Numerous companies create AI-focused GPUs and CPUs, giving enterprises options when buying AI hardware. Nvidia, for example, is a leading creator of AI-focused GPUs, while Intel sells chips explicitly made for AI work, including inferencing and natural language processing (NLP).

Meanwhile, more recently established companies, including Graphcore, Cerebras and Ampere Computing, have created chips for advanced AI workloads.

Preparing AI data

Organizations have much to consider. Not only do they have to choose where they will store data, how they will move it across networks and how they will process it, but they also have to choose how they will prepare the data for use in AI applications.

One of the critical steps for successful enterprise AI is data cleansing. Also called data scrubbing, it's the process of updating or removing data from a database that is inaccurate, incomplete, improperly formatted or duplicated.

Any company, but particularly those in data-driven sectors, should consider deploying automated data cleansing tools to assess data for errors using rules or algorithms. Data quality is especially critical with AI. If the data feeding AI systems is inaccurate or out of date, the output and any related business decisions will also be inaccurate.

AI data management and governance

Another important factor is data access. Does the organization have the proper mechanisms in place to deliver data in a secure and efficient manner to the users who need it?

Components of digital ethics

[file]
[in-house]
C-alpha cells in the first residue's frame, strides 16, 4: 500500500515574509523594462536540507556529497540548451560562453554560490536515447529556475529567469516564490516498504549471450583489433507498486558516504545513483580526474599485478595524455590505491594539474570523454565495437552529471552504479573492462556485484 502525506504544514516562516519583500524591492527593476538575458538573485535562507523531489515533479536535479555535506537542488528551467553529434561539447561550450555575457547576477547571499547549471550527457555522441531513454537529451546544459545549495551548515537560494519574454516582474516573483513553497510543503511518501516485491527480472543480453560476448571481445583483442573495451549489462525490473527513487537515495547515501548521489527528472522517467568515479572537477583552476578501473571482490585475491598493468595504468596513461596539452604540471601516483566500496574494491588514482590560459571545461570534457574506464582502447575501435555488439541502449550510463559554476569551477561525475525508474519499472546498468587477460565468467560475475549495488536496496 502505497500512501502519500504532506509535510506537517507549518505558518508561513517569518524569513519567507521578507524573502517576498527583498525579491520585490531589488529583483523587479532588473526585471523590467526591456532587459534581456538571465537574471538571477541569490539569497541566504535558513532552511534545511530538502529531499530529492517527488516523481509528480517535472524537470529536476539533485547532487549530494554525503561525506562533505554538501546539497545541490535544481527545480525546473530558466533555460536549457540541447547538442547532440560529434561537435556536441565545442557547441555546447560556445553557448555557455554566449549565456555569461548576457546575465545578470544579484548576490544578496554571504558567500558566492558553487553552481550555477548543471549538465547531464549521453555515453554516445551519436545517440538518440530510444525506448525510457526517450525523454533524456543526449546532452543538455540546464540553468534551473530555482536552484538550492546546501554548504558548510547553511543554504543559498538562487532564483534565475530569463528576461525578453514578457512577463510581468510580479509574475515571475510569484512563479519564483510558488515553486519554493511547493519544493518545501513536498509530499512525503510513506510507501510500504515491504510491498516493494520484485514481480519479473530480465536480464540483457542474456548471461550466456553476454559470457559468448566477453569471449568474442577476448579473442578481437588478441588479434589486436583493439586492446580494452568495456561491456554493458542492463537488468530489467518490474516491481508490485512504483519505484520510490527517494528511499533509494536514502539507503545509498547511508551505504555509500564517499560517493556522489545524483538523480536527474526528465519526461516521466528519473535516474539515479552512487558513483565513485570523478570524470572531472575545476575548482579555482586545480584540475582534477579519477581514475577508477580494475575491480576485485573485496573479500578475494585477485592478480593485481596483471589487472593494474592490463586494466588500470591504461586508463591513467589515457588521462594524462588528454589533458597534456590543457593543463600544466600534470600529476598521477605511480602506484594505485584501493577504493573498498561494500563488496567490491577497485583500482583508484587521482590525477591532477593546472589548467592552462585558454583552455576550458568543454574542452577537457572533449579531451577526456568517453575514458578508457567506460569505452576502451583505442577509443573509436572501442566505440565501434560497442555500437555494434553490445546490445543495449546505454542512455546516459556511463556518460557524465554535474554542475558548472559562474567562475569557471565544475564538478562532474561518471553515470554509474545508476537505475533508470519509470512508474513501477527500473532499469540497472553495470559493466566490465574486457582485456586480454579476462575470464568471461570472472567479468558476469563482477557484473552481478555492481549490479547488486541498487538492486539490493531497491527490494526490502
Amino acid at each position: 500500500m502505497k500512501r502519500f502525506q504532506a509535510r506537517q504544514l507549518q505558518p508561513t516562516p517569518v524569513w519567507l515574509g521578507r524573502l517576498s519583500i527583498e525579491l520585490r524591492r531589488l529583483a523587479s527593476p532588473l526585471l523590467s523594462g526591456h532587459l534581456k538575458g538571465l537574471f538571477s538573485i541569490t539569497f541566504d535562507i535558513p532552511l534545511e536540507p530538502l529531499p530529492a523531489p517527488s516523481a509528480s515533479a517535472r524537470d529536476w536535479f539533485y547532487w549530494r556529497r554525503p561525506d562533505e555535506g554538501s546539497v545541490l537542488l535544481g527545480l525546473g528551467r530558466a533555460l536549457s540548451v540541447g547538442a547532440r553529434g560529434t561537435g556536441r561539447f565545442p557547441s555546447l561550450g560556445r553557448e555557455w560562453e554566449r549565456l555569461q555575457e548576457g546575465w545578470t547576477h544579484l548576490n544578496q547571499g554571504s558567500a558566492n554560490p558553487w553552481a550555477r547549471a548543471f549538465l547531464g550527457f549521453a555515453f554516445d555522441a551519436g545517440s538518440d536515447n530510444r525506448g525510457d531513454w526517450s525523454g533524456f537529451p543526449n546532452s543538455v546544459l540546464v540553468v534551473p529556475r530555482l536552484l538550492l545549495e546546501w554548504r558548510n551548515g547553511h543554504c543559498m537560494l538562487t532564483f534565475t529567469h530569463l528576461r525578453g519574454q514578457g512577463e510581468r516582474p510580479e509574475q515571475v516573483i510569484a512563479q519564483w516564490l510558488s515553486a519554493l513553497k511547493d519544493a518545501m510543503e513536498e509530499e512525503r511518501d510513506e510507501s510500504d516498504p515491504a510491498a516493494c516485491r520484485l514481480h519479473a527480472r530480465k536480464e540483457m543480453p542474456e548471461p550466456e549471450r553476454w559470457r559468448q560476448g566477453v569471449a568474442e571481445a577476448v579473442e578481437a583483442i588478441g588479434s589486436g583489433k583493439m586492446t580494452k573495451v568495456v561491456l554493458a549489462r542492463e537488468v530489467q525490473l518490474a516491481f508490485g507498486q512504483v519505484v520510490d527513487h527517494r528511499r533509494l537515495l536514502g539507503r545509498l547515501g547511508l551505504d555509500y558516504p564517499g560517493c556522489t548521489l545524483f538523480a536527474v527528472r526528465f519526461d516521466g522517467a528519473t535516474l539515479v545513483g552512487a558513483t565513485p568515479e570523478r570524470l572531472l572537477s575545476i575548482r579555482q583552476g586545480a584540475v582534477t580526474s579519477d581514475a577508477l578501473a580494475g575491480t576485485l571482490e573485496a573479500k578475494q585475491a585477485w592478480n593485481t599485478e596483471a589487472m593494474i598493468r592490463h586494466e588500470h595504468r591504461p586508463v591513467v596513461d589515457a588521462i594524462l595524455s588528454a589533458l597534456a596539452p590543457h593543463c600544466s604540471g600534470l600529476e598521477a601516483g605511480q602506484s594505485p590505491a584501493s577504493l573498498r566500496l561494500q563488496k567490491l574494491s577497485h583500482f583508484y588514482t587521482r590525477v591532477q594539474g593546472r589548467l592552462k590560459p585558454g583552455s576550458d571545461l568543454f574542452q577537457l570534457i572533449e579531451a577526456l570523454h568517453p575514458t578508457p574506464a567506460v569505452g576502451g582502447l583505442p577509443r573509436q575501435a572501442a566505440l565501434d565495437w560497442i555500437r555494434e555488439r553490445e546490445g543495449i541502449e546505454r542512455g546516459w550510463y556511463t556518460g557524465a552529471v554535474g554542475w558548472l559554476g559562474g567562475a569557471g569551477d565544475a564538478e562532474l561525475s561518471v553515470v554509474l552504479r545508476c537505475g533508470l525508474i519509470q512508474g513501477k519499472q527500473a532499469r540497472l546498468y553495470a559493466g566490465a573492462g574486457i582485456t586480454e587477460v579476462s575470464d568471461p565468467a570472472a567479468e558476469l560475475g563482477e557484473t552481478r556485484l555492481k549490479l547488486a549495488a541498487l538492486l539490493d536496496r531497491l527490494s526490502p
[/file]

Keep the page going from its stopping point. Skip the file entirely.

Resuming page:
Creating an ethical AI infrastructure will aid in a company's fight against bias, reduce risk and ensure accountability.

As such, part of the data management strategy needs to ensure that users -- machines and people -- have easy and fast access to data. It should be accessible from a variety of endpoints, including mobile devices via wireless networks.

Access also raises a number of privacy and security issues, so data access controls are important. Companies need to look at technologies such as identity and access management and data encryption tools as part of their data management and governance strategies.

AIoT

No discussion of artificial intelligence infrastructure would be complete without mentioning its intersection with IoT. The artificial intelligence IoT (AIoT) involves gathering and analyzing data from countless devices, products, sensors, assets, locations, vehicles, etc., using IoT, AI and machine learning to optimize data management and analytics. AIoT is crucial to gaining insights from all the information coming in from connected things.

Business data platform Statista forecasted there will be more than 10 billion connected IoT devices worldwide in 2021. Furthermore, Statista expects that number to grow to more than 25 billion devices by 2030.

Imagine the staggering amount of data generated by connected objects, and it will be up to companies and their AI tools to integrate, manage and secure all of this information.

From an artificial intelligence infrastructure standpoint, companies need to look at their networks, data storage, data analytics and security platforms to make sure they can effectively handle the growth of their IoT ecosystems. That includes data generated by their own devices, as well as those of their supply chain partners.

AI training

Last but certainly not least: Training and skills development are vital for any IT endeavor and especially enterprise AI initiatives. Companies will need data analysts, data scientists, developers, cybersecurity experts, network engineers and IT professionals with a variety of skills to build and maintain their infrastructure to support AI and to use artificial intelligence technologies, such as machine learning, NLP and deep learning, on an ongoing basis.

They will also need people who are capable of managing the various aspects of infrastructure development and who are well versed in the business goals of the organization. Putting together a strong team is an essential part of any artificial intelligence infrastructure development effort.